With unemployment reaching record rates almost every month, families losing purchasing power and a dramatic credit crunch for small business, the situation in Spain does not seem very favourable for entrepreneurs and start-ups. In addition, the country has a one of the heaviest process for business creation, with taxes, authorisations and delays that make quite difficult initiate a new company. Is there any hope for entrepreneurs? There are three main challenges that anyone willing to invest in Spain is likely to face:
a) The credit crunch in Spain
Without credit, it is very difficult to imagine that entrepreneurs can innovate. Of course one of the major causes of the economic downturn in Spain was the credit bubble (mostly but not exclusively in the construction sector). But a closer look at the figures from the Spanish Central Bank (Banco de España) reveals that the magnitude of the credit crunch is such that getting a loan to start a business has become impossible for most of the new projects.
Between the end of 2007 and first quarter of 2013, new loans for small and medium (non financial) businesses under 1 million euro have decreased nearly 70%. In comparison, from the beginning of 2003 to the end of 2007 there was an increase of nearly 30%. The correction is going too far, mainly because banks are still dealing with construction bad loans.
b) Falling purchasing power
Every year, the Spanish Institute of Statistics (Instituto Nacional de Estadística) publishes the average family expense budget. For 2012 the amount was 28 152 €, 3,4% less than 2011 and 11% under the maximum of 2007. This is a good indicator of the purchasing power decrease in the country. With less money to spend in the average family, the national market is decreasing every year. At the same time the unemployment rate and most taxes are increasing, which makes even harder for new businesses to reach profitability.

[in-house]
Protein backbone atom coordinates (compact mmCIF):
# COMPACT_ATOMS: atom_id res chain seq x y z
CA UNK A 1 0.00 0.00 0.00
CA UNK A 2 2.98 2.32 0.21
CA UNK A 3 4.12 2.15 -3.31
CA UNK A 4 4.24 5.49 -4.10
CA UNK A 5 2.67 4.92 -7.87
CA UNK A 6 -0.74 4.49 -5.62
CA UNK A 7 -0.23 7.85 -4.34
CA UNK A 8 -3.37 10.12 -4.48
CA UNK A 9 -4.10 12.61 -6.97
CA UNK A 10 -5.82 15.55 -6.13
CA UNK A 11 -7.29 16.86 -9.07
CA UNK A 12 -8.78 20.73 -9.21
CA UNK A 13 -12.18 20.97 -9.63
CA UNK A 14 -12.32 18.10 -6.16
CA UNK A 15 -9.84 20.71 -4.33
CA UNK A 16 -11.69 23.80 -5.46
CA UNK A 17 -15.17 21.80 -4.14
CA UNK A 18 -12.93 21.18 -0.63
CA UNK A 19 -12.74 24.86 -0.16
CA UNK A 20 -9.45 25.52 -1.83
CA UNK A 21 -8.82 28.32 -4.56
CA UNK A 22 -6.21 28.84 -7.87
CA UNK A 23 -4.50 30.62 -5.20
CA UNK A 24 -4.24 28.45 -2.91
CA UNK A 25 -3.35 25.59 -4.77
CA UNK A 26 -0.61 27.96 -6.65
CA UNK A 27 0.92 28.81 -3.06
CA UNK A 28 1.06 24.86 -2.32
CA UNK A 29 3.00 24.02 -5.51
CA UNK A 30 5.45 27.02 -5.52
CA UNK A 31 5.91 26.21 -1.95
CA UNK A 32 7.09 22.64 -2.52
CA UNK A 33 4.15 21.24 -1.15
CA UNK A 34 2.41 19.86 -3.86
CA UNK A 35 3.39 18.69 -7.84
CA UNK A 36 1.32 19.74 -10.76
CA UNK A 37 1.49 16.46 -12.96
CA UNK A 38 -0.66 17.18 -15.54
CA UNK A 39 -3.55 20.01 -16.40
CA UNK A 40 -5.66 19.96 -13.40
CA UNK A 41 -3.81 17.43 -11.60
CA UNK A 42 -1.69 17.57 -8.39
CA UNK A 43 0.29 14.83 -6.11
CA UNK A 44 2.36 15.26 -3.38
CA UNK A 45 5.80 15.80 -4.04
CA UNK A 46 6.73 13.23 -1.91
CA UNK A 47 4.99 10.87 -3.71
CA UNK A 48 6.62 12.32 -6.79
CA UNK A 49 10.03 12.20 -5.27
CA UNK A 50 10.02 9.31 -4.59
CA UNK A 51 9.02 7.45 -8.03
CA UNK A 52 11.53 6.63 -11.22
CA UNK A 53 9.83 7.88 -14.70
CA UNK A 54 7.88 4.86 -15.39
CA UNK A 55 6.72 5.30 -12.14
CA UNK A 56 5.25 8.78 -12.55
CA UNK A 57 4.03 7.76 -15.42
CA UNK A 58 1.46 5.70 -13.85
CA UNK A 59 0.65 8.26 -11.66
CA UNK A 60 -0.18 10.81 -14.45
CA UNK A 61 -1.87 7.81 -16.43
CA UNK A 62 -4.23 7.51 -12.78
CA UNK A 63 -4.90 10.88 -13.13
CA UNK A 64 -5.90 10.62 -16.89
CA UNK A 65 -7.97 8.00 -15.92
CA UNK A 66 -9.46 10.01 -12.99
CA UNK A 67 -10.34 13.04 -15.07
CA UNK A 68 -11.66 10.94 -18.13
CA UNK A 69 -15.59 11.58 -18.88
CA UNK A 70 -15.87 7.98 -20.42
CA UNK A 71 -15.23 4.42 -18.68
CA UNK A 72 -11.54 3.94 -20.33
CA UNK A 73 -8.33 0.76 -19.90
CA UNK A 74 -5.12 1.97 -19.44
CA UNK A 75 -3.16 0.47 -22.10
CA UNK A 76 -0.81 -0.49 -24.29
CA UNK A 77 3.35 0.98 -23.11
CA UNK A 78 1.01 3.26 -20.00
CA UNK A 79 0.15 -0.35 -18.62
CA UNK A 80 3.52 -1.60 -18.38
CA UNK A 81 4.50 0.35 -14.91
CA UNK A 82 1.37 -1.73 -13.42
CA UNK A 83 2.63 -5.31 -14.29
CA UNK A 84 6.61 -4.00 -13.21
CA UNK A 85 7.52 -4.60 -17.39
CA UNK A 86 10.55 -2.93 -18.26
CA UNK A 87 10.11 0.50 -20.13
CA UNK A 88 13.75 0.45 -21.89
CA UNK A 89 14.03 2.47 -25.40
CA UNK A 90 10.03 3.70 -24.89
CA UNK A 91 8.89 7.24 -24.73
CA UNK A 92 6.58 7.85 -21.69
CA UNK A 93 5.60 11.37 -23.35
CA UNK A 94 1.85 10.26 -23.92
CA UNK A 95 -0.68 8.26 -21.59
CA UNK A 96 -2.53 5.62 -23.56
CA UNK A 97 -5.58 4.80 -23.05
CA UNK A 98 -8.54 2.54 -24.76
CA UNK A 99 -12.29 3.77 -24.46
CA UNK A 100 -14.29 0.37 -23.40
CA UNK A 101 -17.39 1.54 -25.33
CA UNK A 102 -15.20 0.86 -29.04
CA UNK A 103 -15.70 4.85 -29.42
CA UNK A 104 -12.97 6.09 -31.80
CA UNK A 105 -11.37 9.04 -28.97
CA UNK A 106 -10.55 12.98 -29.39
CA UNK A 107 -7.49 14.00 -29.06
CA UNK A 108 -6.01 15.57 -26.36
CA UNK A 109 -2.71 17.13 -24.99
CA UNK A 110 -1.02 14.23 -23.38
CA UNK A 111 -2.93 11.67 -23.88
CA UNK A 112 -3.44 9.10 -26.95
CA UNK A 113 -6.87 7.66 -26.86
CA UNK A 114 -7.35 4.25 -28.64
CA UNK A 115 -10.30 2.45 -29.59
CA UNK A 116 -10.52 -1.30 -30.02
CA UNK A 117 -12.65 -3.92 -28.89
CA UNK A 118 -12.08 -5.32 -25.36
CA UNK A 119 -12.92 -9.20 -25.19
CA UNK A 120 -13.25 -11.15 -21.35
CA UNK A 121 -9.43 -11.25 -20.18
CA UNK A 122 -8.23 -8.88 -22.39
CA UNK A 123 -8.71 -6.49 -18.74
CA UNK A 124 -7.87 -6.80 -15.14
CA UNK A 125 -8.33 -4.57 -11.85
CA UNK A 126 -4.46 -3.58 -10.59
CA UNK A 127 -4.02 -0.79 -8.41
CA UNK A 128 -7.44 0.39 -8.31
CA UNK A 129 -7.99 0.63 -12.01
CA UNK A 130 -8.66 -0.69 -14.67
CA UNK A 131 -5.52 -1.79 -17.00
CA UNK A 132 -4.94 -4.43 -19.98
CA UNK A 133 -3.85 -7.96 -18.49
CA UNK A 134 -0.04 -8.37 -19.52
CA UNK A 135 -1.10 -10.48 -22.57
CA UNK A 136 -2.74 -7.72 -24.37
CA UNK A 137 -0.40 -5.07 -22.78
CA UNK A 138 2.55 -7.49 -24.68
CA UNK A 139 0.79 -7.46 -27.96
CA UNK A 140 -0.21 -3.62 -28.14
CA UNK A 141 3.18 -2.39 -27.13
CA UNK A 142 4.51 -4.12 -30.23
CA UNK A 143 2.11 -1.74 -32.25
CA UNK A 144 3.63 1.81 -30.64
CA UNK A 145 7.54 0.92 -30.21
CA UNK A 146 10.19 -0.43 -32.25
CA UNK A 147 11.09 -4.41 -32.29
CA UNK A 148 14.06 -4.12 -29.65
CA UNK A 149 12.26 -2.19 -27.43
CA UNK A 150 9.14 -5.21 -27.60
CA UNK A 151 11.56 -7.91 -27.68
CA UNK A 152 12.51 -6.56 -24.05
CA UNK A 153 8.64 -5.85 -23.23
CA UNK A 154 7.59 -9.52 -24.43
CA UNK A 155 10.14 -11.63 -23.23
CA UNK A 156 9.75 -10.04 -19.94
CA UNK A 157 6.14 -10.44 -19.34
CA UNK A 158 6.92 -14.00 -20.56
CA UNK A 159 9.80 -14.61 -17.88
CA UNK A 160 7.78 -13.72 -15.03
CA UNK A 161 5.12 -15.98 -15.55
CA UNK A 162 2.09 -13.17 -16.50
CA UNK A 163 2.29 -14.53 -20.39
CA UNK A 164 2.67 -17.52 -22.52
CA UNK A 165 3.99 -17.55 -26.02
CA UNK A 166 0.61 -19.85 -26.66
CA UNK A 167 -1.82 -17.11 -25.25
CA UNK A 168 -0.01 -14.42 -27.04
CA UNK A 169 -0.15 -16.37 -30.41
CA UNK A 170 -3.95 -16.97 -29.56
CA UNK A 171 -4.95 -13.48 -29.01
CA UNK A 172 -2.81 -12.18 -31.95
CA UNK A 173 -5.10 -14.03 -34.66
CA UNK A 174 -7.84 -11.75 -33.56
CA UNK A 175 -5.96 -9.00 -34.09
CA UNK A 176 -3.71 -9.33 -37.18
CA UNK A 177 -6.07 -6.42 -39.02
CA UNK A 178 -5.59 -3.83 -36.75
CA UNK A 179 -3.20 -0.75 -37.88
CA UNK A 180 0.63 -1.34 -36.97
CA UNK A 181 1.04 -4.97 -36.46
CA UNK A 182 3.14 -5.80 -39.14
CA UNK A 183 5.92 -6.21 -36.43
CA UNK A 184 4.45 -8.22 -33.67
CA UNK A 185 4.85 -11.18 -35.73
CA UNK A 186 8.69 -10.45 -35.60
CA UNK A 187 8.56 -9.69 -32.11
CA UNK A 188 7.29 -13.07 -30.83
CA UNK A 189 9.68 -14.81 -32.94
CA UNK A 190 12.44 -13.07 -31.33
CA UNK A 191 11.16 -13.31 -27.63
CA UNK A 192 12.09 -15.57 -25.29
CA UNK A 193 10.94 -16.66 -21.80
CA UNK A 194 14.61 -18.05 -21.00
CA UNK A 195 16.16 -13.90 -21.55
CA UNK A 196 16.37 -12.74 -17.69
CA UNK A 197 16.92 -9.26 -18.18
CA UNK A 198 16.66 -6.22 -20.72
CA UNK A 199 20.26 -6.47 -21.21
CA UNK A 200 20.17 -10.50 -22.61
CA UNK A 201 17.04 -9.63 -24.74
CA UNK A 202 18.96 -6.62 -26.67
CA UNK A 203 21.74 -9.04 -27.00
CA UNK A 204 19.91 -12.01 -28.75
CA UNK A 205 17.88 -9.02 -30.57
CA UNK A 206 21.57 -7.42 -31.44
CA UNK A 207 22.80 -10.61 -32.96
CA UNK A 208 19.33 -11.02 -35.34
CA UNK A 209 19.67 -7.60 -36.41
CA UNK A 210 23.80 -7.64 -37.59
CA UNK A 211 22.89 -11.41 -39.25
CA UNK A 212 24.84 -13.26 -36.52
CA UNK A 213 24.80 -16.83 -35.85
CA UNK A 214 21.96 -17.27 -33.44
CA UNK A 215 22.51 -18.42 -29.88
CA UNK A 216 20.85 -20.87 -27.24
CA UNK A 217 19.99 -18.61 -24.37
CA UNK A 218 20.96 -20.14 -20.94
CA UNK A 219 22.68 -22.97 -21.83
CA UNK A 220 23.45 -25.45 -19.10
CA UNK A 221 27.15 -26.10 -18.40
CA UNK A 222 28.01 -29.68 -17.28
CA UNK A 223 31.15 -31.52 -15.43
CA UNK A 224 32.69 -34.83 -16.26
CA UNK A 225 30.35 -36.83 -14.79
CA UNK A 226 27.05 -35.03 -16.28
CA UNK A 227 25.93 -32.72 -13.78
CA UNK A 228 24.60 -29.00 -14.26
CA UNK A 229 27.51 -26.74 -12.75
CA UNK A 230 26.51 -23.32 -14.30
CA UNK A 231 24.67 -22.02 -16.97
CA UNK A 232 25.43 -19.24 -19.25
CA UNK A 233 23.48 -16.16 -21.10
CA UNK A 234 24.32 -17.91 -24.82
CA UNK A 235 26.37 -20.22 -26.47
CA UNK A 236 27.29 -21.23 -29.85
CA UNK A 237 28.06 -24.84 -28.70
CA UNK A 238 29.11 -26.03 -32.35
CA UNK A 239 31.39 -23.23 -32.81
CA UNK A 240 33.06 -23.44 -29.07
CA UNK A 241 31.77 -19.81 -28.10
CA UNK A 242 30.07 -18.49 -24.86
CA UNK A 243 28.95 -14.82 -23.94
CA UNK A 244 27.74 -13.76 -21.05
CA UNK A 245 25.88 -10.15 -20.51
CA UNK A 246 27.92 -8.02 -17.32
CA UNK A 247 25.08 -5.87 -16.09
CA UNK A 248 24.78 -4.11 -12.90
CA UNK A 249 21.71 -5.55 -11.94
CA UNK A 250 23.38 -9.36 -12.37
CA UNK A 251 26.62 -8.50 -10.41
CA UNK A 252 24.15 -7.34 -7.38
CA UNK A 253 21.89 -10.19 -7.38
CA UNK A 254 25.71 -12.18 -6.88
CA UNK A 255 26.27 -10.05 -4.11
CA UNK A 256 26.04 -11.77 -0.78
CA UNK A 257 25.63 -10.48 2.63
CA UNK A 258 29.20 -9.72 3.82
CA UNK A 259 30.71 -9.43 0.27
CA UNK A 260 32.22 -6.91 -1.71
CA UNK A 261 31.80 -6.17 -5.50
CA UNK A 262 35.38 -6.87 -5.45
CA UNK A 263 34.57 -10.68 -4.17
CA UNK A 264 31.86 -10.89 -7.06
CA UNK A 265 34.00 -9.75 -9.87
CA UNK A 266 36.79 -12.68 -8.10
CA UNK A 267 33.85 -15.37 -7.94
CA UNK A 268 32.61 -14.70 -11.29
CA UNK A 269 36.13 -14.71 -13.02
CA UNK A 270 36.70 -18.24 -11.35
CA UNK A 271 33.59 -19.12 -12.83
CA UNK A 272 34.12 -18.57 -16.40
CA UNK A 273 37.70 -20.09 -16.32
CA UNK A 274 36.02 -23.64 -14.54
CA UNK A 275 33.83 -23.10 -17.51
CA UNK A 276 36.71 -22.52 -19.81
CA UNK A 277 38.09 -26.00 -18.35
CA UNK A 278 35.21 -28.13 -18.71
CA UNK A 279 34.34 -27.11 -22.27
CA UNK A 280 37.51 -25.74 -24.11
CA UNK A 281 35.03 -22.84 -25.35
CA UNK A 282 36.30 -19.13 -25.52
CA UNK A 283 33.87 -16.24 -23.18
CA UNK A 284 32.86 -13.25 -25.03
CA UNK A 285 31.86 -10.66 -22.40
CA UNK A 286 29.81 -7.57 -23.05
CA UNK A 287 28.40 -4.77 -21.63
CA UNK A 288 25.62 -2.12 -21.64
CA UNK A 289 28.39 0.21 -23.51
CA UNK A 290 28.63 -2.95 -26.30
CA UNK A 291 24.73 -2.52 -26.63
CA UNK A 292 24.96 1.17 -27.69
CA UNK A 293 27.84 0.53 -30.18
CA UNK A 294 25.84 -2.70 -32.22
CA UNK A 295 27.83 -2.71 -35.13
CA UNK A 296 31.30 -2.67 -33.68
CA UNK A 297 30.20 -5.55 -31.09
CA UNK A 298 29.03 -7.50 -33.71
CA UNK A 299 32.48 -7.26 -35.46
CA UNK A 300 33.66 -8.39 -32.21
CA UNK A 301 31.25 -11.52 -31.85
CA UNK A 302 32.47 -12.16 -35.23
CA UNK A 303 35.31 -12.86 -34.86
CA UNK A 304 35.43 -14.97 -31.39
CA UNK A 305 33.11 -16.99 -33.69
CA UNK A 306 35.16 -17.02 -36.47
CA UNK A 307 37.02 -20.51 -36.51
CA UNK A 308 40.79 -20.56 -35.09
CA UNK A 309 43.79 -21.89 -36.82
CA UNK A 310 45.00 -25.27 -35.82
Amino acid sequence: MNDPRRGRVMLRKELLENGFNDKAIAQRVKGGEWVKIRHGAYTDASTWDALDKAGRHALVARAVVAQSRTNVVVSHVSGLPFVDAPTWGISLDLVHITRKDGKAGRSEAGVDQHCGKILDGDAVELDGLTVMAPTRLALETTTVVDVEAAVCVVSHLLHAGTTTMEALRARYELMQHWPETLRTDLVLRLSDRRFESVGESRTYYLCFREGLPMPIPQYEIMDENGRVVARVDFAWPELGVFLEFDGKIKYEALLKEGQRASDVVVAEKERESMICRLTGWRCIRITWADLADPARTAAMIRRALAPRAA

c) Administrative barriers
Even those that have the financial resources, have identified a market opportunity and developed an appropriate business plan to set a new business still need to overcome the Spanish Administration. According to the World Bank’s report ‘Doing Business’, Spain is ranked 44th overall for business environment, but is only in the 136th position in the category ‘Starting a Business’. It is not surprising: even a small own business needs to pay more than 250€ in taxes each month, even without income. Despite some recent government policies aiming at reducing the costs for entrepreneurs, such as the recent ‘Ley de Emprendedores’, being an entrepreneur in Spain continues to be much more expensive that in other European countries, such as the UK. Registering a company is expensive and slow (at least one month), while each of the administrations (local, regional and state level) require different authorisations for opening a business and licensing any good or service.
Although the administrative obstacles are not the main problem in Spain, they constitute an important psychological barrier for many would-be entrepreneurs.
There are opportunities for new businesses
Although the situation is very complicated, in times of crisis the market is full of opportunities. Concepts involving exports are doing well, and the same happens for low-cost companies or even luxury businesses (rich Spaniards are getting richer during the crisis). Innovation is the key. This is a great moment to rethink priorities. The ‘traditional’ Spanish economy based on construction and tourism has to be replaced by a much more complete network of diversified sectors. It seems that politicians are still trying to hang to the past, and probably this is one of the reasons the crisis will still last several years.
Let’s hope this will change. The sooner, the better.
Antoine Kerfant is a business consultant for Spanish entrepreneurs at Consultoría Financiera Kerfant and a blogger at Crear mi Empresa. He is also one of the founders of the platform for public deliberation and civic engagement, netivist.
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